Marathon training plans are typically 16 to 20 weeks long. The plan generally has three to five runs a week, increasing your mileage as you get nearer to race day. On non run days we would advise strength and conditioning session and include some low intensity exercise like Yoga or Pilates. Most importantly, rest your legs, allowing them to recover.
I often talk to beginners and suggest to start with a marathon training plan that is designed to complete the distance. Runners should not get focused on the finishing time! Try to use a race predictor to to work out which plan is best suited to you. These tools are available on line and can assist in the preparation for the race.
What marathon training pace should I run at?
Each training plan will include different runs, which require you to alter your pace to avoid burning out. From an easy run training pace, to a tempo run training pace, whether you’re a beginner or a well-practised marathon runner, it can be difficult working out how fast to run. Training pace is influenced by the finishing time being aimed for. But not all runs should be at this pace. Above all use a variety of paced runs including tempo and fartlek the best results. Very few runners will get to the end of their marathon training schedule without missing some runs. Due to illness, injury or life getting in the way. If you’ve missed two or three weeks you should still have time to build up to your longest training runs.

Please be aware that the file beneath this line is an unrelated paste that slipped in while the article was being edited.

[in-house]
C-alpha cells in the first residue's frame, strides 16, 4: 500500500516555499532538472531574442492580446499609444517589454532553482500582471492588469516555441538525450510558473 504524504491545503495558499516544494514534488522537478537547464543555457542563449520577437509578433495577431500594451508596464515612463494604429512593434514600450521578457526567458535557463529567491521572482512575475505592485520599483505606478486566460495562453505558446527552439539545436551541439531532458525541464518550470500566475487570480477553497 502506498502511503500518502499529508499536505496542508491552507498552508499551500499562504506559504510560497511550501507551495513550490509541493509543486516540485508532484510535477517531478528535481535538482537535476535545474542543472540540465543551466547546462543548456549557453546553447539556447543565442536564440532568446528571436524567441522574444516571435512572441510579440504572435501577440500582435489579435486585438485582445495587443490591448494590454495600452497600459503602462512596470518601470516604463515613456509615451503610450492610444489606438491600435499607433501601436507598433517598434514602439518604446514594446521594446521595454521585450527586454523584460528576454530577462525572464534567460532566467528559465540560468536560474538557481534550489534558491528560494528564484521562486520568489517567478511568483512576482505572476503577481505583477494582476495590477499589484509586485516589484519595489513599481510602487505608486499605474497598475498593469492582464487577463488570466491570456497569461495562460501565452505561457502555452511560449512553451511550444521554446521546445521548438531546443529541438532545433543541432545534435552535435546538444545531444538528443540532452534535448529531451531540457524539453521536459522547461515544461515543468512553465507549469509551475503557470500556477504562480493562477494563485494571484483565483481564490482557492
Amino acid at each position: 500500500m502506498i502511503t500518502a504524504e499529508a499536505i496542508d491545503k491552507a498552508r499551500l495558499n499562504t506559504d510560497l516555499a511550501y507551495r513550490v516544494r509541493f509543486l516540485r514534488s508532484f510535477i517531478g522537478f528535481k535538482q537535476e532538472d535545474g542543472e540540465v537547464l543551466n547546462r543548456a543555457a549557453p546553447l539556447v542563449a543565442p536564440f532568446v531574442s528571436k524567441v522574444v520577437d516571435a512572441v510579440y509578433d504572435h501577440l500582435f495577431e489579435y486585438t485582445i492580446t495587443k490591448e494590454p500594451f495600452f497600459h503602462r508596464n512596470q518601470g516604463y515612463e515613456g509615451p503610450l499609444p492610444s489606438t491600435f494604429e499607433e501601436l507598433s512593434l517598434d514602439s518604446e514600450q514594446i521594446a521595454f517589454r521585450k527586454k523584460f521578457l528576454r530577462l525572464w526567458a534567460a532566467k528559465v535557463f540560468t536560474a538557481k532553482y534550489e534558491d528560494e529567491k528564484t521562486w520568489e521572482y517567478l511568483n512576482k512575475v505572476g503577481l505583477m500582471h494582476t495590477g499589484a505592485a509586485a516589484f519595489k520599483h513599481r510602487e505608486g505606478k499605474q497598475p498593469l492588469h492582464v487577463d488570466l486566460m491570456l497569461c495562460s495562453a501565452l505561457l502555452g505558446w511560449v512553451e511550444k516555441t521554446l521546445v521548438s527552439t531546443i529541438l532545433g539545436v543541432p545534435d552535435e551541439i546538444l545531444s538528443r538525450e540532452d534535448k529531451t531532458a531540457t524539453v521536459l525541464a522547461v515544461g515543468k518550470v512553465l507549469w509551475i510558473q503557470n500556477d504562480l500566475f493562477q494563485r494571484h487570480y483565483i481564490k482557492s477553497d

What about strength training?
Of course, strength and conditioning is important for any runner. Especially when you’re training your body to run a marathon. A mix of upper and lower body with core stability exercises are important.
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